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Cablegate: Ivorian Poultry Industry Cries Fowl As Government

VZCZCXRO6521
RR RUEHMA RUEHPA
DE RUEHAB #1263 3171619
ZNR UUUUU ZZH
R 131619Z NOV 06
FM AMEMBASSY ABIDJAN
TO RUEHC/SECSTATE WASHDC 2156
INFO RUEHZK/ECOWAS COLLECTIVE
RUEHRC/USDA FAS WASHDC 0127
RUCPDOC/USDOC WASHDC

UNCLAS ABIDJAN 001263

SIPDIS

SIPDIS

E.O. 12958: N/A
TAGS: ETRD EIND ELAB EAGR IV
SUBJECT: IVORIAN POULTRY INDUSTRY CRIES FOWL AS GOVERNMENT
TO REDUCE POULTRY IMPORT TARIFFS BY 50%

1. On November 2, 2006, the Ministry of Animal Husbandry
and Fisheries announced a plan to slash the tariff on poultry
imports by 50% (from 22.5% to 11.5%). The announcement
followed the October 31 Council of Ministers, which
recommended taking &all necessary measures to supply the
poultry market in order to avoid any shortage as the year-end
festivities draw near.8 As expected, the association of
local poultry producers known as &Inter-profession Avicole
Ivoirienne8 (IPRAVI) condemned the proposed tariff cut.

2. On November 3, IPRAVI expressed concern that the plan to
reduce tariffs on import poultry results from an unjustified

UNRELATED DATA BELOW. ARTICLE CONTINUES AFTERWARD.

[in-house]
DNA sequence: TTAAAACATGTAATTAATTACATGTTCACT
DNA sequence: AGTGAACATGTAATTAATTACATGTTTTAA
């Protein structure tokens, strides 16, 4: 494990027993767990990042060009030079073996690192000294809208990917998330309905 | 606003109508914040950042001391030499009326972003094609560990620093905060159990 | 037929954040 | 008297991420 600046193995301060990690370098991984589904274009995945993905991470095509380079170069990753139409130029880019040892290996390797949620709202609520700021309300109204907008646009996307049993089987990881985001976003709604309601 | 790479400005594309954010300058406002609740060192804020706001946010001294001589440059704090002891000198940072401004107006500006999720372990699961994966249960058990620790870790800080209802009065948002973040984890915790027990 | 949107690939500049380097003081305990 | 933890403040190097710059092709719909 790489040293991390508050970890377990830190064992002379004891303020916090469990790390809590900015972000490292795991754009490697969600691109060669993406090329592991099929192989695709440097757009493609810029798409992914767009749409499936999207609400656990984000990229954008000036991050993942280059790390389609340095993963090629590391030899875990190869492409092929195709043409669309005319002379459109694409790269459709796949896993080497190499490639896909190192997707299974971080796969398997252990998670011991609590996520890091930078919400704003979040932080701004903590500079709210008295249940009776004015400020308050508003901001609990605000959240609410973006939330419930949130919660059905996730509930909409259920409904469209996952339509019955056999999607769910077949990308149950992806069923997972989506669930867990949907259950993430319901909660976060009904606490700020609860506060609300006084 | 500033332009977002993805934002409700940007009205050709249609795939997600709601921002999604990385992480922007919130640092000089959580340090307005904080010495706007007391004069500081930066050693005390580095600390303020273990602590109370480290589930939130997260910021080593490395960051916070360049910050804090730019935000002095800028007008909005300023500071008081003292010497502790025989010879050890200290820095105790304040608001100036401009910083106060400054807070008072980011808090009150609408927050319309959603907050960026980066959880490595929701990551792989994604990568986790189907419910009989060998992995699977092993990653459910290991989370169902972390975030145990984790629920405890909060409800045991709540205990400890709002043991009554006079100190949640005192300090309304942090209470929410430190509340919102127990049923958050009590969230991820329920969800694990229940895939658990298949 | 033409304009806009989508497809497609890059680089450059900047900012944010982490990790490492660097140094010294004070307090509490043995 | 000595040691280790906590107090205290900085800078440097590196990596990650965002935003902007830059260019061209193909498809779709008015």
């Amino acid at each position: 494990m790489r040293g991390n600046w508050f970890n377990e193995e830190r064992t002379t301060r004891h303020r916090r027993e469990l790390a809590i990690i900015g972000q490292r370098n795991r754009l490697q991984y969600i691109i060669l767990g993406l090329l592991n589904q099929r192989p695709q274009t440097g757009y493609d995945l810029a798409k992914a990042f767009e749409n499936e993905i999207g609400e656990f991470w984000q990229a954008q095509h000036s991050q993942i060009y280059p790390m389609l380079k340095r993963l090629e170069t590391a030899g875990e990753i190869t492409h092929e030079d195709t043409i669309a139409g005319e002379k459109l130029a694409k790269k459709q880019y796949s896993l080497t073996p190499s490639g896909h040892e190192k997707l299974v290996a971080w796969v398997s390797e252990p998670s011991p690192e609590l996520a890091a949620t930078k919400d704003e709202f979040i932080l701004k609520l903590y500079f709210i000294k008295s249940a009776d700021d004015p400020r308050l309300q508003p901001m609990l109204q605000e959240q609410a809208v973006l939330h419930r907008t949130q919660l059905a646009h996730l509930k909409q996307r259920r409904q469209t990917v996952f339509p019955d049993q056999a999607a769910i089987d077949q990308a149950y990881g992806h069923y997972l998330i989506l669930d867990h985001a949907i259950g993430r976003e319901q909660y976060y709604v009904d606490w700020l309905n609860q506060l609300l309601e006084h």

lack of confidence by the part of the government in the
quality and volume of local poultry production. Moreover,
IPRAVI claims that they do not understand why the Ministry is
cutting the import tax when they could instead reduce the
duties paid on various inputs by local poultry operators,
thus cutting local production costs and aiding in recovery of
the Ivorian poultry sector. The IPRAVI has asked the
government to cancel the tariff cut, threatening that they
&will find other means to defend their interests.8

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3. The poultry sector in Cote d' Ivoire is responsible for
approximately 15,000 jobs (direct and indirect). It
generates total sales of roughly USD 80 million (CFAF 40
billion) per year, accounting for 0.5% of GDP. This figure
is expected to decline by 30% this year due to the losses
caused by the outbreak of Avian Influenza (AI). In April
2006, following the outbreak of AI, the government ordered
the slaughter of live animals, the closure of poultry markets
and a ban on poultry imports. In August 2006 the Ministry of
Animal Husbandry and Fisheries declared that AI had been
successfully contained and the government authorized the
lifting of the import ban and the opening of poultry markets.


4. Comment: The tariff cuts will fruther undermine local
poultry producers, already hard hit by the outbreak of AI.
However, the move will be welcomed by Ivorian consumers.
While poultry prices have increased since AI was reported in
the country last April, according to industry sources
consumption now appears to be at the same rate as pre-AI.
End comment.
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